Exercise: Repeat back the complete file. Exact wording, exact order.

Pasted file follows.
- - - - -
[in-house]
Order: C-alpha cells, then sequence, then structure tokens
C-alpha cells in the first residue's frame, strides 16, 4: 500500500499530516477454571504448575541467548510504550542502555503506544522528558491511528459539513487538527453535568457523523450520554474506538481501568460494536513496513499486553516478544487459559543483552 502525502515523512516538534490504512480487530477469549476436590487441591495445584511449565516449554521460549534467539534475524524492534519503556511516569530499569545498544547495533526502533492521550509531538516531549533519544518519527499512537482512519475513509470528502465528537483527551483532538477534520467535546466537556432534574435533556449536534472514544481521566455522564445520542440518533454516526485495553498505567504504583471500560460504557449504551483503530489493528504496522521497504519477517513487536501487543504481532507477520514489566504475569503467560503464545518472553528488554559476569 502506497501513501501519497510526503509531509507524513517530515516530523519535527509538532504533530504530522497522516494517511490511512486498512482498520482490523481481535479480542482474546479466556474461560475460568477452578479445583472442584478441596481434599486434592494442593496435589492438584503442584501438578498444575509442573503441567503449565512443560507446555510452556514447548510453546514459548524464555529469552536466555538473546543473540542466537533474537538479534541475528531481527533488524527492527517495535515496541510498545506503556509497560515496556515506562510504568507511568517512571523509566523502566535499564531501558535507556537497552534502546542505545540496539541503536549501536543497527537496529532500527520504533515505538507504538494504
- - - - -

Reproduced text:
[in-house]
Order: C-alpha cells, then sequence, then structure tokens
C-alpha cells in the first residue's frame, strides 16, 4: 500500500499530516477454571504448575541467548510504550542502555503506544522528558491511528459539513487538527453535568457523523450520554474506538481501568460494536513496513499486553516478544487459559543483552 502525502515523512516538534490504512480487530477469549476436590487441591495445584511449565516449554521460549534467539534475524524492534519503556511516569530499569545498544547495533526502533492521550509531538516531549533519544518519527499512537482512519475513509470528502465528537483527551483532538477534520467535546466537556432534574435533556449536534472514544481521566455522564445520542440518533454516526485495553498505567504504583471500560460504557449504551483503530489493528504496522521497504519477517513487536501487543504481532507477520514489566504475569503467560503464545518472553528488554559476569 502506497501513501501519497510526503509531509507524513517530515516530523519535527509538532504533530504530522497522516494517511490511512486498512482498520482490523481481535479480542482474546479466556474461560475460568477452578479445583472442584478441596481434599486434592494442593496435589492438584503442584501438578498444575509442573503441567503449565512443560507446555510452556514447548510453546514459548524464555529469552536466555538473546543473540542466537533474537538479534541475528531481527533488524527492527517495535515496541510498545506503556509497560515496556515506562510504568507511568517512571523509566523502566535499564531501558535507556537497552534502546542505545540496539541503536549501536543497527537496529532500527520504533515505538507504538494504